There’s a group of stocks not participating in the comeback and it could be a troubling sign

Traders on the floor of the New York Stock Exchange.


A group of stocks that led the past two market rebounds is lagging this time around. And that may be a bearish signal.

Small caps — stocks with a market capitalization of less than $2 billion — originally kept pace with S&P 500 in a rally back from December lows. Markets had been hammered in the fourth quarter, but both indexes have regained more than 16 percent since late December.

But in the past two months, the Russell 2000 has been much weaker. The index of small-cap stocks is down by roughly 1 percent since late February. The S&P 500 is up more than 4 percent in the same time period.

Ned Davis Research warned of the trend out in a note to clients this week. The firm has small-caps “on watch” for a downgrade from neutral to bearish. Ed Clissold, chief U.S. strategist at Ned David Research, is still looking for confirmation that small-caps are warning of a broad market peak.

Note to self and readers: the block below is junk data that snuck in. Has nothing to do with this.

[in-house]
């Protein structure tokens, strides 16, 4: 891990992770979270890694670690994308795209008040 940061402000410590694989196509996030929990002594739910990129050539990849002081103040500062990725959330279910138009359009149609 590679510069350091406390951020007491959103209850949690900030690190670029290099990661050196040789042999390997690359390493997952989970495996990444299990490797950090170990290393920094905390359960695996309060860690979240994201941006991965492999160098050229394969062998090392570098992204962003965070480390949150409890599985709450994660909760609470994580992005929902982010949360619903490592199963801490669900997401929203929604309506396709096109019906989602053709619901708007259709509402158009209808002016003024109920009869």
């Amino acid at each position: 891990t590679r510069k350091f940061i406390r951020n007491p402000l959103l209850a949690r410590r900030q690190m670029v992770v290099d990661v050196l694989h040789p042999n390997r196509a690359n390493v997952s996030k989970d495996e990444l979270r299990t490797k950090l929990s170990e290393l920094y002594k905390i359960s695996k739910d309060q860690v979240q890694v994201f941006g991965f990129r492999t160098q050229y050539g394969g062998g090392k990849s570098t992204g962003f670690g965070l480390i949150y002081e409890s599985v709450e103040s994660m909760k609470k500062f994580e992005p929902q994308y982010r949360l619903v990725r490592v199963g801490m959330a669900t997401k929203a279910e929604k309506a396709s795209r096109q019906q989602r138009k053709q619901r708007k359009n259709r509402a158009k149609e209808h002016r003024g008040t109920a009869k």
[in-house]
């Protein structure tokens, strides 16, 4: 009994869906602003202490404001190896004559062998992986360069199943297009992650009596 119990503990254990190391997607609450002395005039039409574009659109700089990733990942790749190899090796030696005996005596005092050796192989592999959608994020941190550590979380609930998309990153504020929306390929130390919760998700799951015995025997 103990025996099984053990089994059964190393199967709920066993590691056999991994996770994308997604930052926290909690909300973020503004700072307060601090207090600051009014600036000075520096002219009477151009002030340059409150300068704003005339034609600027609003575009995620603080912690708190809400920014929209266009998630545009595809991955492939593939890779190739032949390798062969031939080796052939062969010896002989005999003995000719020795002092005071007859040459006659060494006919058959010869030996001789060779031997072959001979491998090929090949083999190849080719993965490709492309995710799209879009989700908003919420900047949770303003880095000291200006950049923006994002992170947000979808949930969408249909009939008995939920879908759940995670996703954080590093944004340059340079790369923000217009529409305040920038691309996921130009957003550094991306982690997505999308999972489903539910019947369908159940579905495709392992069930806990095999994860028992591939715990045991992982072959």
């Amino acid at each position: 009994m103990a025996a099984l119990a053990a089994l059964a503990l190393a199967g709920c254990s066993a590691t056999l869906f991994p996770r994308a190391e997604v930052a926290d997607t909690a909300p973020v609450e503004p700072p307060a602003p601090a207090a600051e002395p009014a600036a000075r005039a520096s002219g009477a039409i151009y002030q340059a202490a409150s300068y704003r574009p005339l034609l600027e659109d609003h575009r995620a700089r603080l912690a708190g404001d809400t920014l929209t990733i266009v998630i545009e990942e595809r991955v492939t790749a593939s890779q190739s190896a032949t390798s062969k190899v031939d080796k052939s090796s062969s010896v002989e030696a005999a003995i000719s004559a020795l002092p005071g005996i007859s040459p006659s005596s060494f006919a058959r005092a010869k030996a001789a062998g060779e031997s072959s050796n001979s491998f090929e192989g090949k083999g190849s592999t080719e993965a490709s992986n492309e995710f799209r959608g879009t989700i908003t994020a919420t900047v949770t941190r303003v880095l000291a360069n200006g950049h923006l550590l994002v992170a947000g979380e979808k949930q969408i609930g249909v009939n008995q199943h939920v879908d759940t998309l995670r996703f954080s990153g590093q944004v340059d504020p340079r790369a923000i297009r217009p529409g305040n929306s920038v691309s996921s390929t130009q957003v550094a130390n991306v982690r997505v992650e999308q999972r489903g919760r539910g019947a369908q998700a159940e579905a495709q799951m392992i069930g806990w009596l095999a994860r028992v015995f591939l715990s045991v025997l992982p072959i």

“The small-cap weakness has become a favorite point of emphasis of the bears, and not without reason,” Clissold said. “The small-cap warning is backed by rationale.”

For chart analysts, weak small cap shares mean the market has poor so-called breadth.

For other investors, it has macroeconomic implications. These smaller companies are generally more vulnerable to economic cycles. They tend to hold more debt than their large-cap peers, making them especially sensitive to things like rising interest rates and wage inflation.

“From a macroeconomic view, small-caps tend to be more economically sensitive, so under-performance can be a recession warning,” Clissold said.

One reason small caps usually lead rallies is that they tend to be less liquid. So when the stock market rises, they may get bid up more quickly, according to Dan Miller, director of equities at GW&K Investment Management.



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